With the return of the NBA Live series, EA Sports has a full and healthy roster for the first time in years, and the company credited the division with helping drive its business for the second fiscal quarter. EA reported its earnings for the three months ended September 30 today, showing growth in revenues and a narrowing of losses.
EA CEO Andrew Wilson gave much of the credit to the EA Sports lineup, which this year includes Madden NFL 18, FIFA 18, NBA Live 18, and NHL 18.
"It was a strong second quarter for Electronic Arts, with players around the world captivated by our new EA Sports titles, top-performing mobile games, and expanding esports competitions," Wilson said. "The digital transformation is accelerating across our industry, and we are well-positioned for continued growth with more stunning new titles, thriving event-driven live services including competitive gaming, and continuing innovation for our players on all platforms."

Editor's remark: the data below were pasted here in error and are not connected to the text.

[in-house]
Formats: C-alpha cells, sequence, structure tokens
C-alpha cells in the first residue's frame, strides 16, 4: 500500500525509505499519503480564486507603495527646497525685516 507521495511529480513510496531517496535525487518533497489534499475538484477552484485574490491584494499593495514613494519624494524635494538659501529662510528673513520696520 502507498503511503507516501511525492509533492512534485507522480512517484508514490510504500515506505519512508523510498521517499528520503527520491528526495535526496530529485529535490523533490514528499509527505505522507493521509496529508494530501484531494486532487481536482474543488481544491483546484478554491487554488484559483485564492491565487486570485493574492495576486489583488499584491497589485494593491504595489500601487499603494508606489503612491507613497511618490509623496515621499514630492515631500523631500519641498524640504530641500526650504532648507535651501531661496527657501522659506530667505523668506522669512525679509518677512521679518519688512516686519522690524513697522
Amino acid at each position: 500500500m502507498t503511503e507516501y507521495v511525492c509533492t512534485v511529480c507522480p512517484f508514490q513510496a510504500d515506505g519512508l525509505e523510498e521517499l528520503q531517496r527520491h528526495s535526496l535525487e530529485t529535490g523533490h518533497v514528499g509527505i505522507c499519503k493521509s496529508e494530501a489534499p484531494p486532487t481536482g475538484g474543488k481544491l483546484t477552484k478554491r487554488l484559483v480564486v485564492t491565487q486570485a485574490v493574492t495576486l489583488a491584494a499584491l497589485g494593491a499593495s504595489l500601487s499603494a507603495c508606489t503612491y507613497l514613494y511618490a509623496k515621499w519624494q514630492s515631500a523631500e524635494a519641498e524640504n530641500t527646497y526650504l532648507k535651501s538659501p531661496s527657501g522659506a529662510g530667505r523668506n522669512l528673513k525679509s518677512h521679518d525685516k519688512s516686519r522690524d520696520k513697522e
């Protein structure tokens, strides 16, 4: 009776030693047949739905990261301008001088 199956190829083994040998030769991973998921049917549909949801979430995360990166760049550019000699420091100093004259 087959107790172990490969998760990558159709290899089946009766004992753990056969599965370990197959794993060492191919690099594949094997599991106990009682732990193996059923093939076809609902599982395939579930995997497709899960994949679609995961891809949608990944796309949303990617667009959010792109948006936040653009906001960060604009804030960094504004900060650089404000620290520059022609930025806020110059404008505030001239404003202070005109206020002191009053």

The digital transformation Wilson referenced can be clearly seen in the company's revenue breakdown. The company's digital revenue for the quarter (comprised of full game downloads, live services, and mobile titles) was up 22% to $566 million. That more than offset a 19% drop in the company's packaged goods business, which contributed $332 million.
"We saw a notable shift to digital in our sports titles and remarkable growth in Ultimate Team," EA CFO Blake Jorgensen said. "Our sports titles have once again shown their value in delivering a stable and dependable performance. This quarter demonstrates how they can drive our business and offers a window into how our games will evolve over the months and years to come."
For the second quarter, EA reported net revenues up 7% year-over-year to $959 million, with net losses trimmed from $38 million to $22 million.
Looking ahead, Electronic Arts reaffirmed its guidance for the full fiscal year of $5.075 billion, but notched net income up from $1.125 billion to $1.136 billion. However, its expectations for the current holiday quarter may be tempered somewhat, as the publisher told investors to expect revenues of $1.135 billion and a net loss of $64 million, down from last year's holiday quarter haul of $1.149 billion with a net loss of $1 million.